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Twitter Breaks Down Amar'e Stoudemire's Shaky Return to the Knicks

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Twitter Breaks Down Amar'e Stoudemire's Shaky Return to the Knicks
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Amar'e Stoudemire did not look right in his return to action on Tuesday night, as the Knicks fell at home to the Blazers, 105-100. It was almost as though he hadn't played in a while:

The reviews for Stoudemire's return were resoundingly negative, principally on defense. It all started off so well, with the New York crowd showering an entering Amar'e with a surprising amount of affection: 

STAT's play and fit in the lineup have been disappointing for a season, but Knicks fans value his personality and proud representation of his team. At the time, the reception seemed to augur fantastically for the evening. The crowd was with him. They were giving STAT a chance. 

Then Amar'e got the ball and promptly stepped out of bounds. 

 

Offensively, Stoudemire was eventually able to manage three made baskets on eight shots for six points. That's not the worst outcome in 17 minutes of play, but his defense was comically bad.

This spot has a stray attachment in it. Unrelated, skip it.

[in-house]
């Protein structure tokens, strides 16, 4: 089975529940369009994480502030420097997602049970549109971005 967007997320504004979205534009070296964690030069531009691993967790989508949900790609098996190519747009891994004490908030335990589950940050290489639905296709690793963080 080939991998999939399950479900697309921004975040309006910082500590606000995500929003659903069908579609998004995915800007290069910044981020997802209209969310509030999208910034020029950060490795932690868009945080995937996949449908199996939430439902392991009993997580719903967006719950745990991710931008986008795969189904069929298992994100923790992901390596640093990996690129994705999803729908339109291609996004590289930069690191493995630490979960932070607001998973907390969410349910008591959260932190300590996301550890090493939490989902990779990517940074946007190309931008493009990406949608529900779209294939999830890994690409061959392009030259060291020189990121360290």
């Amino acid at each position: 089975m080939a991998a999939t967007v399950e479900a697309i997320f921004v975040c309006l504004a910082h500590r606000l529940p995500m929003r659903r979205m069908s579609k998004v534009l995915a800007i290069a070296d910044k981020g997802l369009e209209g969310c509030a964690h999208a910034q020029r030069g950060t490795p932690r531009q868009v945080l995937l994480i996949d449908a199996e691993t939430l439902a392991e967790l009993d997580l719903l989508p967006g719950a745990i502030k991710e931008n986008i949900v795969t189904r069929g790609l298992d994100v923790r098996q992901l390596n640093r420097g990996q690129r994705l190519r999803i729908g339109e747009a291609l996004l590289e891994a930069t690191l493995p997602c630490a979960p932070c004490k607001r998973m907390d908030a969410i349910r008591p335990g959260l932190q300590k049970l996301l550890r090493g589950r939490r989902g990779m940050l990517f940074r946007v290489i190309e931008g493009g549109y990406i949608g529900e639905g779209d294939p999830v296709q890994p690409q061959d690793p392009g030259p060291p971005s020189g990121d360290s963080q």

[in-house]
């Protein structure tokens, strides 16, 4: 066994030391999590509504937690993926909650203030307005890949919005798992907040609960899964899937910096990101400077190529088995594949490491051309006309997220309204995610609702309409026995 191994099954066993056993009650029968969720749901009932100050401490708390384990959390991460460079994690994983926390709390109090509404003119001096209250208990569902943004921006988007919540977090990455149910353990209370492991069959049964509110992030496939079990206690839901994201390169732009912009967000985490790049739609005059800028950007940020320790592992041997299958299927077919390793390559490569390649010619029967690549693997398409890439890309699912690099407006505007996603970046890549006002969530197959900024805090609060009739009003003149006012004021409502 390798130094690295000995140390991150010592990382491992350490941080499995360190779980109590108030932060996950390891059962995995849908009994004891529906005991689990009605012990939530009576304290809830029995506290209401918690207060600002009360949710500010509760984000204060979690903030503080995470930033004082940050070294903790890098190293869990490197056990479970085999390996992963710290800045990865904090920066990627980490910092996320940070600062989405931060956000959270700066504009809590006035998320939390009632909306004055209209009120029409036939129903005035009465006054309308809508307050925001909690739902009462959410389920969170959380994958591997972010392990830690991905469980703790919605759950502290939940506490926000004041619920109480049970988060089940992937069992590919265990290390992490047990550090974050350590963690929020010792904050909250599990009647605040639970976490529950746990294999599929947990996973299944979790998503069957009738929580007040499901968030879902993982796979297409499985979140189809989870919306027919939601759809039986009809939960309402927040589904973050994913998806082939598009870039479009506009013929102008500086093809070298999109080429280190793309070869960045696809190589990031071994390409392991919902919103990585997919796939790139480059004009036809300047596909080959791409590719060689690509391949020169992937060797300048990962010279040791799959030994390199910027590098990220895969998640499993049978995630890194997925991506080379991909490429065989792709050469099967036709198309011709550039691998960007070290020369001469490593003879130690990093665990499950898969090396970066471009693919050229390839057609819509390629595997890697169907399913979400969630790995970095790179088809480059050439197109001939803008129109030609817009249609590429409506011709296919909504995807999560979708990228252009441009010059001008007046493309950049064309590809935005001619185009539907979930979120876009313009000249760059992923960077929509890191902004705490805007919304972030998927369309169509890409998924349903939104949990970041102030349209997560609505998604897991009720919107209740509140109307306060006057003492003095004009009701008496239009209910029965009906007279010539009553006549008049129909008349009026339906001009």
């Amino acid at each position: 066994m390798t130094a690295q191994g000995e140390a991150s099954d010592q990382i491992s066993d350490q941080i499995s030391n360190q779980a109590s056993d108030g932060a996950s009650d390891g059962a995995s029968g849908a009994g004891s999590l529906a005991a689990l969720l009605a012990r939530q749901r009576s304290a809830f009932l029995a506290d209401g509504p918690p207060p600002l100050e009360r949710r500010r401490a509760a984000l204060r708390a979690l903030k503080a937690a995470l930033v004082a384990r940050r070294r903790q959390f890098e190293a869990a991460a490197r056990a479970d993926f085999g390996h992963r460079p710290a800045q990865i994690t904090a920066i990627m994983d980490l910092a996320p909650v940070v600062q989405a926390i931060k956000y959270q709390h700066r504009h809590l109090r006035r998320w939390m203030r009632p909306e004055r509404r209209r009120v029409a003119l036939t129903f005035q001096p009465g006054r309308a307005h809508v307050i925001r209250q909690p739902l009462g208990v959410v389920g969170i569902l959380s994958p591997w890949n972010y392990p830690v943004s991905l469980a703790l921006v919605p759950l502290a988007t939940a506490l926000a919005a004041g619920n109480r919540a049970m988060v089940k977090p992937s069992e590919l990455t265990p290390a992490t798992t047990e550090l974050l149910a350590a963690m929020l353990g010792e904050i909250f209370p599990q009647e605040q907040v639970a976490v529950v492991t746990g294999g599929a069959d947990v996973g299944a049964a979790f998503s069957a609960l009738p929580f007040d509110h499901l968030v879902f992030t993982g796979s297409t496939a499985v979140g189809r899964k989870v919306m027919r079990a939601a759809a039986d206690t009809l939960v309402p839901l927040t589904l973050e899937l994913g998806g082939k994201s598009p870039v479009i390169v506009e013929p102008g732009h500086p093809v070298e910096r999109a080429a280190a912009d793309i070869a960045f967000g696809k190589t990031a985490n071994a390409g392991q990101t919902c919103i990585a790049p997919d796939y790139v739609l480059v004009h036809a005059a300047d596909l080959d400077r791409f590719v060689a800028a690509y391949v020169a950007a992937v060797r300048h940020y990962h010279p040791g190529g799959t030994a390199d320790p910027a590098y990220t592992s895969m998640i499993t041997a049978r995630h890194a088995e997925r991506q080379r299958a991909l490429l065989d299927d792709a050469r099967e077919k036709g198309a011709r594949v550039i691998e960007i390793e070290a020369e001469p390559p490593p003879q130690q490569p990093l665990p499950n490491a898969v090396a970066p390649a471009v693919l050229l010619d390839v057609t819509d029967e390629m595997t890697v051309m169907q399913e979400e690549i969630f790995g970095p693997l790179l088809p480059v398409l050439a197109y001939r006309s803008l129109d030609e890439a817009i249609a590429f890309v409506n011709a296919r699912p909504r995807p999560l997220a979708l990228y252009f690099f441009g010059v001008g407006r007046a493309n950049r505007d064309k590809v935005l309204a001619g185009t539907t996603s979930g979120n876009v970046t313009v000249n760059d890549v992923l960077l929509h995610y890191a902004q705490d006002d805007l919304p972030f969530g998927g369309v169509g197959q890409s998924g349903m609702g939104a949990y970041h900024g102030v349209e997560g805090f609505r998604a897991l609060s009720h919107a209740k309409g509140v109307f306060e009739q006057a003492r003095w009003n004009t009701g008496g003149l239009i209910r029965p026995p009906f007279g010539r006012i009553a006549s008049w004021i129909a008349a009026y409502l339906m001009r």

Amar'e is a physically gifted defender who has a negative impact due to his poor defensive instincts. Plays like the one where J.J. Hickson crept behind Stoudemire for a lob dunk served as a reminder that the Knicks power forward often loses his sense of the action. 

Now, New York has an injury-compromised Stoudemire. It's his first game back and he's not up to game speed, but you have to wonder what life will be like if Amar'e never returns to physical form. He's already a bad defender as is. Imagine if that gets combined with a lack of foot speed and hops. 

There were some positive signs, though. Amar'e worked the pick-and-roll, and even opened up J.R. Smith for a three on one of the actions. 

More of this, indeed. STAT will need to be a lot better offensively than he was last season if he's going to play defense like he did on Tuesday. Or, as the hilarious Seth Rosenthal tongue 'n' cheeked it:

To be sure, the Knicks were bad outside of their returning big men, looking slow and stilted while going down by 20 points against Portland

They closed the gap thanks to some really inspired late play by Carmelo Anthony and J.R. Smith, eventually cutting the lead down to three with less than a minute to go. Then Damian Lillard replicated Jeremy Lin's dagger versus Toronto and effectively ended the game:

That shot wasn't STAT's fault, but the Knicks were minus-9 with him on the floor. If he continues to struggle, the reaction should be interesting in what amounts to the least patient, most hyperbolic, basketball media atmosphere. 

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